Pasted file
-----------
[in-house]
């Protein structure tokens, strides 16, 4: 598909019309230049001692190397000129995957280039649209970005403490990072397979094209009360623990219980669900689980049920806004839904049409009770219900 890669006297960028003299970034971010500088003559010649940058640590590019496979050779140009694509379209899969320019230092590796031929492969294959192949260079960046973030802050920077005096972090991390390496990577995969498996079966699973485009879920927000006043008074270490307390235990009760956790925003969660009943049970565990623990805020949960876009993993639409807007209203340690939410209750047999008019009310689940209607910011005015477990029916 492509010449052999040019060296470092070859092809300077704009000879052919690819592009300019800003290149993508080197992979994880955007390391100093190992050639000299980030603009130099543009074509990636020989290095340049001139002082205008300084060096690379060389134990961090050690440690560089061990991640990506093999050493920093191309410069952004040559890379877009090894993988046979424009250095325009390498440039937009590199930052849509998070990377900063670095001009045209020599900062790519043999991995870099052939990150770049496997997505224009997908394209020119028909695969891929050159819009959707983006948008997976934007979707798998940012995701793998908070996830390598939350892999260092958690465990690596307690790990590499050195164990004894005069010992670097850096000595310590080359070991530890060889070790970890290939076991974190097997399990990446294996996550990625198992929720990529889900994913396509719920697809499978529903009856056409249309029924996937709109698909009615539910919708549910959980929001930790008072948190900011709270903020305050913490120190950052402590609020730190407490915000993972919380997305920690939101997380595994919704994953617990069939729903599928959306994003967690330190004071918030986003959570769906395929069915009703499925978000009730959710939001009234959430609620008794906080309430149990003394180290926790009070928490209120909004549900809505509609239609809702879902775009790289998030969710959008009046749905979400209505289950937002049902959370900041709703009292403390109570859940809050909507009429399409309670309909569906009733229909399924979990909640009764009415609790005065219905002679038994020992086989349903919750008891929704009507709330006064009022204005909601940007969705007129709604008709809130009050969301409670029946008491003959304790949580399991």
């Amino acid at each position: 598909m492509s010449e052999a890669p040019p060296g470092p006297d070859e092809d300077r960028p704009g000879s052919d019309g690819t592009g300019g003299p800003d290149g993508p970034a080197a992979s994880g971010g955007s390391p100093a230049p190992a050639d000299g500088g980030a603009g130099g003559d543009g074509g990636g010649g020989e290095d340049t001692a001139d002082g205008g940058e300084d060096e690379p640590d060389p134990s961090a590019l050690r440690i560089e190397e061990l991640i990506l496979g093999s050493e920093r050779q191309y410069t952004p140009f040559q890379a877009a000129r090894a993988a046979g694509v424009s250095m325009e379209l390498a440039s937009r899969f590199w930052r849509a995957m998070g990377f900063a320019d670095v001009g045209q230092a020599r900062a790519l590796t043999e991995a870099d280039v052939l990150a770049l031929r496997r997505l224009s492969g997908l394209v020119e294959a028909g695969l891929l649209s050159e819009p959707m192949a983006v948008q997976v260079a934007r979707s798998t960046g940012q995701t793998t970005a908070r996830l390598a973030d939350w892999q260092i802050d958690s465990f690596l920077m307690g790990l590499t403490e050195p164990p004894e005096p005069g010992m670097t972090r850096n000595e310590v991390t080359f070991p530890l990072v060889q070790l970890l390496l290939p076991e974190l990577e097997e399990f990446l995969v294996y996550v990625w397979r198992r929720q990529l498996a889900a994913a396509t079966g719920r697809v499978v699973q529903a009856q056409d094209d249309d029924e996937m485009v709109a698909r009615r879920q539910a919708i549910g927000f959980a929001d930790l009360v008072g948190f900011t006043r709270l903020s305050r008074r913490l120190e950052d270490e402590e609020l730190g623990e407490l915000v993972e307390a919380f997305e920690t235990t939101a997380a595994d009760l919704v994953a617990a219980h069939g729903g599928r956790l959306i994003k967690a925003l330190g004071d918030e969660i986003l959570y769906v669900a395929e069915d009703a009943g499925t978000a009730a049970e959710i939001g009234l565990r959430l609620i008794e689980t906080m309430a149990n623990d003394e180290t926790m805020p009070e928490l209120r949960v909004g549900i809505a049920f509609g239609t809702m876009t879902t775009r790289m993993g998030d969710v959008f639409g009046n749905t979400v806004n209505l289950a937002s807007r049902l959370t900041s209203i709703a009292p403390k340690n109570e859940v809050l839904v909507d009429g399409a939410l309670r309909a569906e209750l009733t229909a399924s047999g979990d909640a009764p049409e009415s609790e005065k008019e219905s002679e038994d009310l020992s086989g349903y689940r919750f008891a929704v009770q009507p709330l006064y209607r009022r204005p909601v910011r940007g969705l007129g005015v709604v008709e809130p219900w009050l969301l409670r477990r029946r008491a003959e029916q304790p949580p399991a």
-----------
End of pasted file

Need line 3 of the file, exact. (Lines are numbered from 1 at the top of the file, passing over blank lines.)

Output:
């Amino acid at each position: 598909m492509s010449e052999a890669p040019p060296g470092p006297d070859e092809d300077r960028p704009g000879s052919d019309g690819t592009g300019g003299p800003d290149g993508p970034a080197a992979s994880g971010g955007s390391p100093a230049p190992a050639d000299g500088g980030a603009g130099g003559d543009g074509g990636g010649g020989e290095d340049t001692a001139d002082g205008g940058e300084d060096e690379p640590d060389p134990s961090a590019l050690r440690i560089e190397e061990l991640i990506l496979g093999s050493e920093r050779q191309y410069t952004p140009f040559q890379a877009a000129r090894a993988a046979g694509v424009s250095m325009e379209l390498a440039s937009r899969f590199w930052r849509a995957m998070g990377f900063a320019d670095v001009g045209q230092a020599r900062a790519l590796t043999e991995a870099d280039v052939l990150a770049l031929r496997r997505l224009s492969g997908l394209v020119e294959a028909g695969l891929l649209s050159e819009p959707m192949a983006v948008q997976v260079a934007r979707s798998t960046g940012q995701t793998t970005a908070r996830l390598a973030d939350w892999q260092i802050d958690s465990f690596l920077m307690g790990l590499t403490e050195p164990p004894e005096p005069g010992m670097t972090r850096n000595e310590v991390t080359f070991p530890l990072v060889q070790l970890l390496l290939p076991e974190l990577e097997e399990f990446l995969v294996y996550v990625w397979r198992r929720q990529l498996a889900a994913a396509t079966g719920r697809v499978v699973q529903a009856q056409d094209d249309d029924e996937m485009v709109a698909r009615r879920q539910a919708i549910g927000f959980a929001d930790l009360v008072g948190f900011t006043r709270l903020s305050r008074r913490l120190e950052d270490e402590e609020l730190g623990e407490l915000v993972e307390a919380f997305e920690t235990t939101a997380a595994d009760l919704v994953a617990a219980h069939g729903g599928r956790l959306i994003k967690a925003l330190g004071d918030e969660i986003l959570y769906v669900a395929e069915d009703a009943g499925t978000a009730a049970e959710i939001g009234l565990r959430l609620i008794e689980t906080m309430a149990n623990d003394e180290t926790m805020p009070e928490l209120r949960v909004g549900i809505a049920f509609g239609t809702m876009t879902t775009r790289m993993g998030d969710v959008f639409g009046n749905t979400v806004n209505l289950a937002s807007r049902l959370t900041s209203i709703a009292p403390k340690n109570e859940v809050l839904v909507d009429g399409a939410l309670r309909a569906e209750l009733t229909a399924s047999g979990d909640a009764p049409e009415s609790e005065k008019e219905s002679e038994d009310l020992s086989g349903y689940r919750f008891a929704v009770q009507p709330l006064y209607r009022r204005p909601v910011r940007g969705l007129g005015v709604v008709e809130p219900w009050l969301l409670r477990r029946r008491a003959e029916q304790p949580p399991a």